Date Published: 14-Feb-2013
It’s an amazingly rich resource, sitting on our doorstep. But until recently, Galway tended to underestimate the value of the Atlantic Ocean to the city and county.
That’s changing and this year sees the inaugural Galway Sea Festival, which is being held in the city on the June Bank Holiday weekend.
“It’s a community based and city-wide Festival, incorporating many different elements,” says Declan Dooley, President of Galway Chamber of Commerce, which is co-ordinating the event.
The new Festival will highlight Galway’s rich maritime heritage in a way that’s designed to attract tourism, with a special emphasis on families.
One of its great strengths is that it’s not being headlined with alcohol related activities, he adds.
“It’s about families getting involved and getting active.
“We are trying to package all the disparate things that take place all the time in Galway,” explains Declan. These include kayaking, rowing, paddle sailing, surfing, and other sports that are growing in popularity.
“It’s about pulling all these together and getting momentum going,” he says, adding that “it’s going to require a lot of input from different organisations and businesses”.
Galway Bay Sailing Club is planning to bring its annual regatta into the city on the Festival weekend, and this will provide the spectacle of 45 racing boats for locals and visitors. In addition, the cruising side of the club is hoping to have 150 boats based in the marina at the docks and sailing around the Bay.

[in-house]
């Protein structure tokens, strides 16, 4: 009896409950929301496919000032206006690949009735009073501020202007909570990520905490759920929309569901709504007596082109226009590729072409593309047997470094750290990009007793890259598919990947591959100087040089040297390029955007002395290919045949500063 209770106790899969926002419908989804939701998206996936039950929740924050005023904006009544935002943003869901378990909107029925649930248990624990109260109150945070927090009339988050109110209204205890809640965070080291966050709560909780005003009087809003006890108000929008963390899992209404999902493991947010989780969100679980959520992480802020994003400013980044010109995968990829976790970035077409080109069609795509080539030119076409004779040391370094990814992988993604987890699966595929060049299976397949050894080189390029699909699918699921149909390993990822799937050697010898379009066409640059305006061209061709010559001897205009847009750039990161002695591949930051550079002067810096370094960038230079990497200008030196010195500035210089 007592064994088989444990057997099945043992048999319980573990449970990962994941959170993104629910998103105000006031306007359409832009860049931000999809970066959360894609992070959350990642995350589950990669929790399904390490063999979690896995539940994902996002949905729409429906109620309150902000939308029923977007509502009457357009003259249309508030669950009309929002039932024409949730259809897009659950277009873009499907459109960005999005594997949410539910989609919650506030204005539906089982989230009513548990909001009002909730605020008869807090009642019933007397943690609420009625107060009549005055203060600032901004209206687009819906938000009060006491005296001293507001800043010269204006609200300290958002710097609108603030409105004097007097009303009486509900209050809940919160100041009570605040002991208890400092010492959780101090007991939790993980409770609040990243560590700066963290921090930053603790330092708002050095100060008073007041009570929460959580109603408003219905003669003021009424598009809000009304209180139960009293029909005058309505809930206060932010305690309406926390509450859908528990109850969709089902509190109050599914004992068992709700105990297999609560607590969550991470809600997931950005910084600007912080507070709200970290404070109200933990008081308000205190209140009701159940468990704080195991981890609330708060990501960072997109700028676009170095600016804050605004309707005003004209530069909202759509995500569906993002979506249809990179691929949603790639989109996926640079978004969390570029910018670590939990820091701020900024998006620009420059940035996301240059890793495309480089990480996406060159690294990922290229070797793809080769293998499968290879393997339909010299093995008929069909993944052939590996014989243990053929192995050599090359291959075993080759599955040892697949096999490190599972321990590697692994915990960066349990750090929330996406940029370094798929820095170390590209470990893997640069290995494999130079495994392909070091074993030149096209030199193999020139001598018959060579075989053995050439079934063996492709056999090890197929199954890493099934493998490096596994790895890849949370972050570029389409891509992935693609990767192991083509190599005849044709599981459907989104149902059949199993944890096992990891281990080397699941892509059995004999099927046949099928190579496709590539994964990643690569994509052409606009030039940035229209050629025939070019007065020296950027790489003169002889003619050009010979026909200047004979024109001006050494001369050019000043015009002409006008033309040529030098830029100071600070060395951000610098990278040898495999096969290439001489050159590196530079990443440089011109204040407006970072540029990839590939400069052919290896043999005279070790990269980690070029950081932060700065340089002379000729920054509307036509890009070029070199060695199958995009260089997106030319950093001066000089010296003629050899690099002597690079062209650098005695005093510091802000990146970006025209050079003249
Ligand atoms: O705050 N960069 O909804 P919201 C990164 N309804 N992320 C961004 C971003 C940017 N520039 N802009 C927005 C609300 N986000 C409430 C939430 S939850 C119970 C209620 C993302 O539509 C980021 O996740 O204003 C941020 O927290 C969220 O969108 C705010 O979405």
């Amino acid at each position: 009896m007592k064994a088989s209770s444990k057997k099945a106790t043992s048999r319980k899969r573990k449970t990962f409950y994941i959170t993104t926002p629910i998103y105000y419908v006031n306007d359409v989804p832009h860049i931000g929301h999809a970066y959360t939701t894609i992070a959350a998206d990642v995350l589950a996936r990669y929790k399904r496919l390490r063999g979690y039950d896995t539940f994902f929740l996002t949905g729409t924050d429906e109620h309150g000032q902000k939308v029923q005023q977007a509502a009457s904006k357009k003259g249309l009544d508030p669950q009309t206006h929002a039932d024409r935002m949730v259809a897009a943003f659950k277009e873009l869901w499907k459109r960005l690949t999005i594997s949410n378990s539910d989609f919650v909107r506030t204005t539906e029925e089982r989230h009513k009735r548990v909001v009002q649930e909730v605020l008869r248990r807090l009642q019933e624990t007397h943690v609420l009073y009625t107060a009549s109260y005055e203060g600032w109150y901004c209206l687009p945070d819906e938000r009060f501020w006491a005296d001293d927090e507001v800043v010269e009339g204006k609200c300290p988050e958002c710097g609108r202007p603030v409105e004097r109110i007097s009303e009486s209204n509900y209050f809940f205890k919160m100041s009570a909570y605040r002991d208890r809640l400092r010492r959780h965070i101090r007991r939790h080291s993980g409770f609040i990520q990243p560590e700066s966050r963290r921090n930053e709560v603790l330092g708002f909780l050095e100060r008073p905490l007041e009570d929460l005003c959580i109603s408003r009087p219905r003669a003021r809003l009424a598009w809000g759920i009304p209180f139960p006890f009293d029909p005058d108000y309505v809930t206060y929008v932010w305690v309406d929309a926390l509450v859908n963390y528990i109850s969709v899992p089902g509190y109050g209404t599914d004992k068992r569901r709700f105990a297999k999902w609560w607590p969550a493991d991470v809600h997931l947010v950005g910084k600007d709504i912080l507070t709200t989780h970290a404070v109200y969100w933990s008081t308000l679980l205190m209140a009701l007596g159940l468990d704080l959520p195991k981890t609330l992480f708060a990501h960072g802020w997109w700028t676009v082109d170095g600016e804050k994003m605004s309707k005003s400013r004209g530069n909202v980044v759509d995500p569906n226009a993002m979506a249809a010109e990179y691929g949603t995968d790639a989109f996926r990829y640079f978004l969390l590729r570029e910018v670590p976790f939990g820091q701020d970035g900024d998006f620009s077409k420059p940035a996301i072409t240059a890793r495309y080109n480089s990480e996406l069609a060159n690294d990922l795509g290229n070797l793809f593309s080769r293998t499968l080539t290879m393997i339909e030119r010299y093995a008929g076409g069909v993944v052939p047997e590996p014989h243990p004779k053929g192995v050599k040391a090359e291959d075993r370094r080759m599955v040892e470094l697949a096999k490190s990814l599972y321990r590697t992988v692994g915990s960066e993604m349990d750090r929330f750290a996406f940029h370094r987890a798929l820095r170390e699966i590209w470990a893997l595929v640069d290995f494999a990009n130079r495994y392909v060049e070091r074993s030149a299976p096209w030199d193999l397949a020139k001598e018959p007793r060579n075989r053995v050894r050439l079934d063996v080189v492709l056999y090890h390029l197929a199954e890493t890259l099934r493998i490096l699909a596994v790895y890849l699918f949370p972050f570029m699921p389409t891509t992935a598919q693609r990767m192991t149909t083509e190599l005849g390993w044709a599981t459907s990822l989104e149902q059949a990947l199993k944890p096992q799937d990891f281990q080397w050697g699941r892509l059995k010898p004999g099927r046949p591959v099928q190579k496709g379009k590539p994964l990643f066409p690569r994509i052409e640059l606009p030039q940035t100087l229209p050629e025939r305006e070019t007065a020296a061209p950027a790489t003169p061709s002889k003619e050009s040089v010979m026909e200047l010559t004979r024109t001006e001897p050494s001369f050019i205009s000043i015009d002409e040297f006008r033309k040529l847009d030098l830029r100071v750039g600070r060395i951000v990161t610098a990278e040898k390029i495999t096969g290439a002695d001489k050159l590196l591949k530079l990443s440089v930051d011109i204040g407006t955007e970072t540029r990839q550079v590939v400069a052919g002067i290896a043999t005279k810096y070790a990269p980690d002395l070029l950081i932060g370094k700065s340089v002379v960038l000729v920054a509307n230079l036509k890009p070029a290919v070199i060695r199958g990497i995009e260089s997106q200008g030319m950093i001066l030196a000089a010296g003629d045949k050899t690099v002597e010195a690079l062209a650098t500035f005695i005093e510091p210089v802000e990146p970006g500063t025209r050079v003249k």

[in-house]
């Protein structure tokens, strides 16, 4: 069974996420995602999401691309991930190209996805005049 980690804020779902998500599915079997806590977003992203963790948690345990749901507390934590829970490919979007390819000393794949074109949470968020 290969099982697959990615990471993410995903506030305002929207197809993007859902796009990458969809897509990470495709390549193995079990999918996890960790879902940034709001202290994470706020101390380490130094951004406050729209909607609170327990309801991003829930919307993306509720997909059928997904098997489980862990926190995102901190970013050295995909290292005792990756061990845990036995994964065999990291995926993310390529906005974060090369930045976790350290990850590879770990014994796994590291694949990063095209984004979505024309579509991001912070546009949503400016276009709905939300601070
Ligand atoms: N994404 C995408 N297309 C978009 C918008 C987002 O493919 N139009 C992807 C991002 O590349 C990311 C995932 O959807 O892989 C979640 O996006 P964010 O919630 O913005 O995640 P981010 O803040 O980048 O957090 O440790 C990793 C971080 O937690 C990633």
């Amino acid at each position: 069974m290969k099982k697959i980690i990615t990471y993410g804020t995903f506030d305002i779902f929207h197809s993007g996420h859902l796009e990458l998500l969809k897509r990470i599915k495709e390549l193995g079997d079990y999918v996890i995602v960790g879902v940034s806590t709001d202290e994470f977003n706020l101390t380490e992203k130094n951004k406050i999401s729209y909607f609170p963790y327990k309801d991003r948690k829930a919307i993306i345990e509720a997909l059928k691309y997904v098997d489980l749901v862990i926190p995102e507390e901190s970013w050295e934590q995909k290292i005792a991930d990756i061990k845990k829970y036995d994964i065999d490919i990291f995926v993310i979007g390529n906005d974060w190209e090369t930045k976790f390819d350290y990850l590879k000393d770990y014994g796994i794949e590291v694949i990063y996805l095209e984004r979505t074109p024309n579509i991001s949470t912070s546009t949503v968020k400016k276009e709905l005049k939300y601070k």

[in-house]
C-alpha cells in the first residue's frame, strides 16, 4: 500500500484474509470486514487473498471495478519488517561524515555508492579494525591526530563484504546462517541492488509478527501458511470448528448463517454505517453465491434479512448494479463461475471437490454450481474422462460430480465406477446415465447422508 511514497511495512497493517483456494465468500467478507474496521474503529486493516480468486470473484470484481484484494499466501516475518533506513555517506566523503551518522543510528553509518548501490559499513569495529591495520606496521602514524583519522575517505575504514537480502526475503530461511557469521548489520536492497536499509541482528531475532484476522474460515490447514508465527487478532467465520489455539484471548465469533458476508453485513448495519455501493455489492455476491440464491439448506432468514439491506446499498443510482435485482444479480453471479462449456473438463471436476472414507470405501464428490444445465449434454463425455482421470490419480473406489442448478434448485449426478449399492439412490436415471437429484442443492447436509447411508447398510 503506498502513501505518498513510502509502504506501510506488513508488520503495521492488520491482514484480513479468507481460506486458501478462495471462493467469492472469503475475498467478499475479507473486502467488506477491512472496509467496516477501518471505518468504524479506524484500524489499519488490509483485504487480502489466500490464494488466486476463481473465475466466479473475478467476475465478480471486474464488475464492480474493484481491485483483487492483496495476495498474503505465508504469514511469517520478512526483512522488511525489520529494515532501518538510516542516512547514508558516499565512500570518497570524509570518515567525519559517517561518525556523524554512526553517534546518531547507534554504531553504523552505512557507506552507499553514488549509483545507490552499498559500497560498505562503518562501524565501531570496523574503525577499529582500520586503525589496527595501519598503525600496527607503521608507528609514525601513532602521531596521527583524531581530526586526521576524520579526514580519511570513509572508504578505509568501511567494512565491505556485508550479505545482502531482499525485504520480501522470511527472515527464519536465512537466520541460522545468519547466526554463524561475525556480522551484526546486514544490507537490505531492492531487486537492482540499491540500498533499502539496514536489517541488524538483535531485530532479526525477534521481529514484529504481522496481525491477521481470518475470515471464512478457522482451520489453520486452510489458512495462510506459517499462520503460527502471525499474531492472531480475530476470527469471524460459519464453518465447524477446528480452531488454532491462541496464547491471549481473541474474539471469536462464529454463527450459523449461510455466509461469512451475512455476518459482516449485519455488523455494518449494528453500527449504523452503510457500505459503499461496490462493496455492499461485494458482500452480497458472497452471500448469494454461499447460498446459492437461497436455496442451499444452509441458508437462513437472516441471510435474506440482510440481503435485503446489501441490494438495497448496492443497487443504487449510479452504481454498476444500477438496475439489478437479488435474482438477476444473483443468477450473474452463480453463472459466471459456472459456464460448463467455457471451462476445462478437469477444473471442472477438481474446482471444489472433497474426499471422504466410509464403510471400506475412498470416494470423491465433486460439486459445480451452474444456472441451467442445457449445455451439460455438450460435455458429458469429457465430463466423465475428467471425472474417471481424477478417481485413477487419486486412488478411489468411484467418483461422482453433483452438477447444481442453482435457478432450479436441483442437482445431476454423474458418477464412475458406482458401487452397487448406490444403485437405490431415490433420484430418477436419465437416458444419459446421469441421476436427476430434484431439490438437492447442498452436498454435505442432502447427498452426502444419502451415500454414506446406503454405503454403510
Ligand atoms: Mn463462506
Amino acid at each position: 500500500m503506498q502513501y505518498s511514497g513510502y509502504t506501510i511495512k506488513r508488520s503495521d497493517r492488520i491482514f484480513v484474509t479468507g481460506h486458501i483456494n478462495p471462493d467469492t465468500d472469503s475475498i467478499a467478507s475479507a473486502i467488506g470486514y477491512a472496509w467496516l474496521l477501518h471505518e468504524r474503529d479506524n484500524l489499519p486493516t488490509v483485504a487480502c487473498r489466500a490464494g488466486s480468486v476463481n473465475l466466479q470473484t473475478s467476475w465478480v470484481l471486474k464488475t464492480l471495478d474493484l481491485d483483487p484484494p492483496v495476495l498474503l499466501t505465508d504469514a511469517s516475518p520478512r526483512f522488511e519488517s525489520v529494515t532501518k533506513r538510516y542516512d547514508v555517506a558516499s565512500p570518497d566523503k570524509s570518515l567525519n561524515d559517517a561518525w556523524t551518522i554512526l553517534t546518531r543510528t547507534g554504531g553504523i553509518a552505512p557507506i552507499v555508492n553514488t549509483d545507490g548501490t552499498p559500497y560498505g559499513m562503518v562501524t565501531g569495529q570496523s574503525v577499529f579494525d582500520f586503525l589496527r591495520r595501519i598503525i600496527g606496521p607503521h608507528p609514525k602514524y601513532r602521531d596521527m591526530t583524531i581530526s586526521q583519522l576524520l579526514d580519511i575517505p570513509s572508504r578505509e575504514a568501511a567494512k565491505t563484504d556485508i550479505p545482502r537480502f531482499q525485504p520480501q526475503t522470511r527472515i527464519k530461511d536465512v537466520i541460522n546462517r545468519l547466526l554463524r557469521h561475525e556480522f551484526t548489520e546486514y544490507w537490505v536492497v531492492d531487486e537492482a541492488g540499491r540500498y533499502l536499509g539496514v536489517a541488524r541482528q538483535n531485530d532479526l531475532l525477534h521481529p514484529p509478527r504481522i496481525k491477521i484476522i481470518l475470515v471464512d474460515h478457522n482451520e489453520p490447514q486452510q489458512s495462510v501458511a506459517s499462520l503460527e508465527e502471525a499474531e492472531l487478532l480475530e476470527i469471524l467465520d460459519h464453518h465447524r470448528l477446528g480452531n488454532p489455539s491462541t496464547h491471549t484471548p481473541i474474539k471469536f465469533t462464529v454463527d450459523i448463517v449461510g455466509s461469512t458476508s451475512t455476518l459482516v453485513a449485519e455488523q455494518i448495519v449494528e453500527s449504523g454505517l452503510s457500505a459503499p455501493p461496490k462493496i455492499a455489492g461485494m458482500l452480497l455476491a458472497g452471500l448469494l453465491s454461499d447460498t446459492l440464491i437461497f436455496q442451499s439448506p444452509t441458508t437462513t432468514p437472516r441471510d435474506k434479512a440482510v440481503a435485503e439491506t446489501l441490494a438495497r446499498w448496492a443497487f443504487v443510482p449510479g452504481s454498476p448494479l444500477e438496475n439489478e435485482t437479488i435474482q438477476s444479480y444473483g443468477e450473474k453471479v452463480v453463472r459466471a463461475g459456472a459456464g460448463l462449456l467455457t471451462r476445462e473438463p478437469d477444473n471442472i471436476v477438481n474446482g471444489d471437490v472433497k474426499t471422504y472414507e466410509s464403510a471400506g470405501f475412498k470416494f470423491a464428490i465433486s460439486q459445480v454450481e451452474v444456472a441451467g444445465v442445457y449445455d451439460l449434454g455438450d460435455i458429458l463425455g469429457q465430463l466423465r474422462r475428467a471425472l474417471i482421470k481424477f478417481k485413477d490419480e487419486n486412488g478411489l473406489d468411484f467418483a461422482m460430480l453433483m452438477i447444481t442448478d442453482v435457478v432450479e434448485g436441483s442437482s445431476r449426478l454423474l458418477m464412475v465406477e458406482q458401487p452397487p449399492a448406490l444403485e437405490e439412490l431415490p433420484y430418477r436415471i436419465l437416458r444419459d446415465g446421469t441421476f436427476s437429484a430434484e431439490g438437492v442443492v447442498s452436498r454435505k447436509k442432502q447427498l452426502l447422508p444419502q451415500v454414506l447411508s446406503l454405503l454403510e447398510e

“There is a great opportunity here to position Galway as a stopover for cruising boats – not massive liners but small boats from 34-60 feet which people sail for leisure and pleasure,” Declan says. While Ireland is a popular venue for international leisure sailors, they frequently comment about the lack of facilities in the country.
However, since hosting the Volvo Ocean Race, the berthing facilities at Galway docks have been developed and “are made for this kind of visitor”.
The Galway Harbour Company now operates a 31-berth pontoon marina in the Harbour, with an additional eight berths available along a 60-metre pontoon/walkway. Fresh water and electricity are available at the pontoons.
Last weekend, some 40 boats were tied up at the Docks, none of them commercial and that’s due to the fact that the marina has been developed, Declan observes.
“If you build it, they will come.”
In the past, we have tended to forget that that Galway is a maritime city, he feels.
But that has changed. An Ocean Sports Centre has opened in the Harbour Enterprise Park, housing a range of clubs including the Claddagh Boatmen, the Galway City Sailing Club, the Galway Kayak Club, The Galway Sub Aqua Club and the NUIG Sailing Club.
In addition, the company West Sails have offices there and offer a sail making and sail repair business, which is a new development since 2011.
That makes it easier to organise major sailing events, says Declan; until recently if you had such an event and someone damaged a sail, it couldn’t be repaired, now it can.
But Galway’s newest Festival is not just about sea-based activities.
It will also host onshore events, including walks along the city’s canals, exploring their history and highlighting the various clubs that use these resources.